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Your Beaumont DWI Case: The Basics

You met your boss for golf at the Beaumont Country Club and were a bit anxious. Why exactly had he invited you here? Were you up for the promotion? Would you have adequate small talk for four hours? How would you artfully let him beat you while still looking like a true competitor? It all worked out fine, but the mental calculations had you wiped out. By the end of 18 holes you needed to unwind with a drink. You stopped by the grill and ended up having several.

You were ready to order one more for the road, but you were expected home soon, so you settled your bill, got your clubs in the car, and started driving. You were on E. Lucas Drive when you saw the police car behind you. The lights went on and next thing you knew you were being charged with Driving While Intoxicated ("DWI").

What happens now? What do you do? Here is some basic information to help you navigate your DWI in Beaumont.

The Traffic Stop and Arrest

Your Beaumont DWI case will generally begin with an interaction with an officer from the City of Beaumont Police Department, the Jefferson County Sheriff's Office, or the Texas Highway Patrol.

According to the Texas Penal Code, if you are operating a motor vehicle in a public place with an alcohol concentration of 0.08 or more, or while not having the normal use of your physical or mental faculties due to alcohol or drugs, you commit the offense of driving while intoxicated.

An officer who has reasonable suspicion that you are driving while intoxicated (lane drifting, erratic driving, illegal turns, etc.) will likely pull you over and ask you to participate in field sobriety tests. These tests typically include exercises like standing on one foot, walking a straight line, and following an object with your eyes. The officer will observe your performance on these tests, as well as your general demeanor to make an assessment as to whether there is probable cause to arrest you.

Once arrested, you will likely be asked to take a chemical blood or breath test to measure alcohol content. Under Texas law, you are deemed to have consented to such testing. You may refuse, but it will result in your driver's license being suspended (see below under ALR).

Booking and Bail

Following arrest, you are usually "booked." This is the process by which information about you and the charges against you are entered into the system. You are usually photographed, fingerprinted, and searched. After booking, in order to release you, law enforcement generally needs a guarantee of some sort that you will return for your court appearance. This can be achieved by a monetary promise (bail) or your signed acknowledgement (own recognizance). Check out the FindLaw article on Getting Out of Jail After You Have Been Arrested for more information on the bail process.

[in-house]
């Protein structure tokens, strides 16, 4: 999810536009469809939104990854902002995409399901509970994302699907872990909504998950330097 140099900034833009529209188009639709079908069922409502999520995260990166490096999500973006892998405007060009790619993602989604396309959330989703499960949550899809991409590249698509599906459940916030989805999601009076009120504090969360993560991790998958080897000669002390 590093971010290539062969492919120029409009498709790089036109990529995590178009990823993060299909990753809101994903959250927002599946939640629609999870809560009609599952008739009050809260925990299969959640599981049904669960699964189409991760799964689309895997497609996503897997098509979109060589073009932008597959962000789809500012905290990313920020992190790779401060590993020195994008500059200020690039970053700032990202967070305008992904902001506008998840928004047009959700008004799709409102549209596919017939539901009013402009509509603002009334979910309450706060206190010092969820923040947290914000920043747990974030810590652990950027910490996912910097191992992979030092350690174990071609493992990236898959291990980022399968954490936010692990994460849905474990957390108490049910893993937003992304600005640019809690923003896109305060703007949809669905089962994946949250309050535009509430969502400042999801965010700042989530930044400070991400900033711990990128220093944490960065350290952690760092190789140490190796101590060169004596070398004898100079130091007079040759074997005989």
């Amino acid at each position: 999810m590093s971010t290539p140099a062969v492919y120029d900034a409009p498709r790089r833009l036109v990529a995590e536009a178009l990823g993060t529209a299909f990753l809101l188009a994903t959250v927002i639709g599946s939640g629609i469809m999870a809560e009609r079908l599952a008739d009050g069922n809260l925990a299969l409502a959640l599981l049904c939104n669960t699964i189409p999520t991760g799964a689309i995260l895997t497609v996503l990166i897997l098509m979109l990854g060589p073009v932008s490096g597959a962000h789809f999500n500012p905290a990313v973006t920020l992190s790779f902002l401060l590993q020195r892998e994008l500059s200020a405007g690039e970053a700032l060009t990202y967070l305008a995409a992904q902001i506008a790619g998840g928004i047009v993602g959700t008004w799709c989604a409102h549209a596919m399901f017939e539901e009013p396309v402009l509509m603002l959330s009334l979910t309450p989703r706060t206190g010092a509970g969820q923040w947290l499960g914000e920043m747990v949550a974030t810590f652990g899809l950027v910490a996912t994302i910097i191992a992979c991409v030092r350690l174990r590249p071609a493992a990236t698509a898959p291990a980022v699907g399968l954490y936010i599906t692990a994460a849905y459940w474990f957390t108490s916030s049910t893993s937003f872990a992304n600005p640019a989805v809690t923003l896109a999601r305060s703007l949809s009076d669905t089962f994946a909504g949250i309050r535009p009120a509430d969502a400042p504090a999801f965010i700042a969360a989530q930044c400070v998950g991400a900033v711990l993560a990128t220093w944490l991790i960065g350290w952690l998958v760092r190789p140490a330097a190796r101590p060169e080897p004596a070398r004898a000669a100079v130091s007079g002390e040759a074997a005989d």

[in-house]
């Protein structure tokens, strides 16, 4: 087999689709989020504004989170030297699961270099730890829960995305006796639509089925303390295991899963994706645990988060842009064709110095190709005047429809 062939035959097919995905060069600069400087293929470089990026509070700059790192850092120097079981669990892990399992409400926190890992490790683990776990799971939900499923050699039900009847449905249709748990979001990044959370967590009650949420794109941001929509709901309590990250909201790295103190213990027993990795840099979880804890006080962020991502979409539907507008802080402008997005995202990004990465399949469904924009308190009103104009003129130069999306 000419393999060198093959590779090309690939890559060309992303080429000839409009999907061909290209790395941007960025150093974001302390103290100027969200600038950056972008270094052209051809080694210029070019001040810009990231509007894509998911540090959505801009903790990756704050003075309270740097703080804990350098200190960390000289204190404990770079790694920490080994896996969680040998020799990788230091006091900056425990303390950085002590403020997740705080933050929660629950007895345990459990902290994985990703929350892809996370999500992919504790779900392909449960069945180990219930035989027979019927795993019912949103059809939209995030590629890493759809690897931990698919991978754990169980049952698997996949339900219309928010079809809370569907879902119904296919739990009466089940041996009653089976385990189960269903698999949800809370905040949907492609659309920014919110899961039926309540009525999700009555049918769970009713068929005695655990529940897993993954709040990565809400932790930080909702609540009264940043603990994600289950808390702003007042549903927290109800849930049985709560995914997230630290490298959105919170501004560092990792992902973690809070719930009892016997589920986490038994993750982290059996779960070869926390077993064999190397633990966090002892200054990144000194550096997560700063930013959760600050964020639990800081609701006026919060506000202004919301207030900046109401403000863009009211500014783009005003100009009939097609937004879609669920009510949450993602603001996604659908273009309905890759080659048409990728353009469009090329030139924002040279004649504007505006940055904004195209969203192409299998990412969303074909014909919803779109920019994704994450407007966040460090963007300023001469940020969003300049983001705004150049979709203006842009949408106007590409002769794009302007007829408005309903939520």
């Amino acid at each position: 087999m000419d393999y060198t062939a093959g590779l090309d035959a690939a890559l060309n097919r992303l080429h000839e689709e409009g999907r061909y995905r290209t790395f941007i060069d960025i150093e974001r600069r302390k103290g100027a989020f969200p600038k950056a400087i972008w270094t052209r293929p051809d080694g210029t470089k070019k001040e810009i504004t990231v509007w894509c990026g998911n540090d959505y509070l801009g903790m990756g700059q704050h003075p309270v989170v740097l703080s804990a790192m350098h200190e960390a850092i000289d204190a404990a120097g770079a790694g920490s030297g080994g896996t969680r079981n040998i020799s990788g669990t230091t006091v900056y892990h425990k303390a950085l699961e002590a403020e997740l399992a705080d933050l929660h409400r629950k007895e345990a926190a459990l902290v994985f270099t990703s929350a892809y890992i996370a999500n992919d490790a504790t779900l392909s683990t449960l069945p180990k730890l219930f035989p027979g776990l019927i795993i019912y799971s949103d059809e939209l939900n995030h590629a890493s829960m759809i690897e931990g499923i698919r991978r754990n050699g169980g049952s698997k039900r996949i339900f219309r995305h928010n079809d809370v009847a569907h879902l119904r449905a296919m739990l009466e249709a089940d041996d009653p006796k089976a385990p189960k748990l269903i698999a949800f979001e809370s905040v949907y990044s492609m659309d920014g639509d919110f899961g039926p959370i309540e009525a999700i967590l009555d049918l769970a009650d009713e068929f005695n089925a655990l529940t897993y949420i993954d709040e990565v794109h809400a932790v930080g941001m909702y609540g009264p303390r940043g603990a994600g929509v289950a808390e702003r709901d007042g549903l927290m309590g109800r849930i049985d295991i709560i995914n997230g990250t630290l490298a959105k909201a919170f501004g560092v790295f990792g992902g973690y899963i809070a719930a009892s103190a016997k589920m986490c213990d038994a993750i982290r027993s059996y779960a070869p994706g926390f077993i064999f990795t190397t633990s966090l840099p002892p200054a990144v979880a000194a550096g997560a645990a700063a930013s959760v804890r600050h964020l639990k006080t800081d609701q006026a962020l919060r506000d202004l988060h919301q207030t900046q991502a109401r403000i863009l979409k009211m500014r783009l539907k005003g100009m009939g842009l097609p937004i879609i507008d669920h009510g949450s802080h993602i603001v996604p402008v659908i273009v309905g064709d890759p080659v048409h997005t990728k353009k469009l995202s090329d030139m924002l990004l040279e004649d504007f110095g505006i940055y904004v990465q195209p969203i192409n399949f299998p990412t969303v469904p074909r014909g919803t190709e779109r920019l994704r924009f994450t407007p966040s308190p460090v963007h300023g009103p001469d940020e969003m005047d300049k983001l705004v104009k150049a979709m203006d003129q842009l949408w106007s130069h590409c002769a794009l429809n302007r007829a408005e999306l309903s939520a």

Criminal Court Proceedings

The criminal component of your Beaumont DWI involves court appearances, likely at the Jefferson County Courthouse. These generally begin with an arraignment where the charges against you are read and you enter your plea (guilty, not guilty, no contest). If you plead not guilty, you may proceed to additional pre-trial hearings and ultimately to a criminal trial. If you are convicted you can face penalties including fines, incarceration and more. The precise penalties depend on the specifics of your case. Check out this summary from the Texas Department of Transportation for more information.

Administrative License Revocation (ALR) Program

Your DWI case typically involves not only the criminal court proceedings, but also the civil administrative process associated with your license revocation. This administrative component is handled through the Texas Department of Public Safety and the State Office of Administrative Hearings.

When you are arrested and asked to submit to the chemical blood or breath test, if you fail (register at or over 0.08 BAC) or refuse the test, the officer will confiscate your license and issue you a temporary driver's permit good for 40 days. If you do nothing, your license will be suspended as of the 40th day and you may be eligible to apply for an occupational or essential needs license. If you wish to challenge the suspension, however, you may request an administrative hearing on the suspension within 15 days of your arrest. Refer to this overview by the Texas Department of Public Safety for more information.


A DWI case can be confusing and emotionally charged and a conviction can have significant consequences. It may be a good idea to retain a skilled defense attorney to assist you through the process.

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